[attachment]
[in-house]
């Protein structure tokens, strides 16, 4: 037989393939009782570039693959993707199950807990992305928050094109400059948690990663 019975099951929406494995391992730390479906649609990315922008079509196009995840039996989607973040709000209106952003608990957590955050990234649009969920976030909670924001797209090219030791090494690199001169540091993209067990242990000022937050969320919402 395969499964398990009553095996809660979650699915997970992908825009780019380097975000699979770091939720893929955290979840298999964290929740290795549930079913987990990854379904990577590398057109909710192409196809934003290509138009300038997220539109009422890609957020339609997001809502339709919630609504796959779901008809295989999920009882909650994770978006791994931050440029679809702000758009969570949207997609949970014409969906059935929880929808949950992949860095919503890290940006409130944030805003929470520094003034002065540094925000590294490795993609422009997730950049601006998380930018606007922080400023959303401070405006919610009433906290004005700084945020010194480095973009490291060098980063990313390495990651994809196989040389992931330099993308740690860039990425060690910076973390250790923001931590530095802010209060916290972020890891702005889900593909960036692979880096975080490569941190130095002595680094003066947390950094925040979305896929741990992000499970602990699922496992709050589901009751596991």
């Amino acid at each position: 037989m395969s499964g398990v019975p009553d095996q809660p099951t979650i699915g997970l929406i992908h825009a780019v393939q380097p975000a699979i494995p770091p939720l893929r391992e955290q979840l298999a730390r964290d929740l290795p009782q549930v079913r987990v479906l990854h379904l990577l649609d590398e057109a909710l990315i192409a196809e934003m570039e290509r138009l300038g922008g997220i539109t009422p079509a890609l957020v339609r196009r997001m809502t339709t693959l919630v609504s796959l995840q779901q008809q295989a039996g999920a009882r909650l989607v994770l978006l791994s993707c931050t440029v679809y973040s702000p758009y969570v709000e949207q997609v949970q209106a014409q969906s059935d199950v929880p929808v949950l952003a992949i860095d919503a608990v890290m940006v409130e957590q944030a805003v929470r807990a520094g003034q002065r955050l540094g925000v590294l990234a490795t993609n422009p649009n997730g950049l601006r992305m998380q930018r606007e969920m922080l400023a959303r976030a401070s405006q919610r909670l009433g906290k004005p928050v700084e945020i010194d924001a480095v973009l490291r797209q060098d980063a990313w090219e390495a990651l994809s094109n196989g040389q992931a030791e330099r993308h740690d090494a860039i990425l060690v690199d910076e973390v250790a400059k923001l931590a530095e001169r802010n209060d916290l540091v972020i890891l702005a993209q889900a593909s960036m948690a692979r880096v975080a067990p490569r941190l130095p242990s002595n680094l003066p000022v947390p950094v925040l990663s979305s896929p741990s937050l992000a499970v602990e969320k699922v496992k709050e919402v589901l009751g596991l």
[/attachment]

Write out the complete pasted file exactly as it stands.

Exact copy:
[in-house]
């Protein structure tokens, strides 16, 4: 037989393939009782570039693959993707199950807990992305928050094109400059948690990663 019975099951929406494995391992730390479906649609990315922008079509196009995840039996989607973040709000209106952003608990957590955050990234649009969920976030909670924001797209090219030791090494690199001169540091993209067990242990000022937050969320919402 395969499964398990009553095996809660979650699915997970992908825009780019380097975000699979770091939720893929955290979840298999964290929740290795549930079913987990990854379904990577590398057109909710192409196809934003290509138009300038997220539109009422890609957020339609997001809502339709919630609504796959779901008809295989999920009882909650994770978006791994931050440029679809702000758009969570949207997609949970014409969906059935929880929808949950992949860095919503890290940006409130944030805003929470520094003034002065540094925000590294490795993609422009997730950049601006998380930018606007922080400023959303401070405006919610009433906290004005700084945020010194480095973009490291060098980063990313390495990651994809196989040389992931330099993308740690860039990425060690910076973390250790923001931590530095802010209060916290972020890891702005889900593909960036692979880096975080490569941190130095002595680094003066947390950094925040979305896929741990992000499970602990699922496992709050589901009751596991």
């Amino acid at each position: 037989m395969s499964g398990v019975p009553d095996q809660p099951t979650i699915g997970l929406i992908h825009a780019v393939q380097p975000a699979i494995p770091p939720l893929r391992e955290q979840l298999a730390r964290d929740l290795p009782q549930v079913r987990v479906l990854h379904l990577l649609d590398e057109a909710l990315i192409a196809e934003m570039e290509r138009l300038g922008g997220i539109t009422p079509a890609l957020v339609r196009r997001m809502t339709t693959l919630v609504s796959l995840q779901q008809q295989a039996g999920a009882r909650l989607v994770l978006l791994s993707c931050t440029v679809y973040s702000p758009y969570v709000e949207q997609v949970q209106a014409q969906s059935d199950v929880p929808v949950l952003a992949i860095d919503a608990v890290m940006v409130e957590q944030a805003v929470r807990a520094g003034q002065r955050l540094g925000v590294l990234a490795t993609n422009p649009n997730g950049l601006r992305m998380q930018r606007e969920m922080l400023a959303r976030a401070s405006q919610r909670l009433g906290k004005p928050v700084e945020i010194d924001a480095v973009l490291r797209q060098d980063a990313w090219e390495a990651l994809s094109n196989g040389q992931a030791e330099r993308h740690d090494a860039i990425l060690v690199d910076e973390v250790a400059k923001l931590a530095e001169r802010n209060d916290l540091v972020i890891l702005a993209q889900a593909s960036m948690a692979r880096v975080a067990p490569r941190l130095p242990s002595n680094l003066p000022v947390p950094v925040l990663s979305s896929p741990s937050l992000a499970v602990e969320k699922v496992k709050e919402v589901l009751g596991l």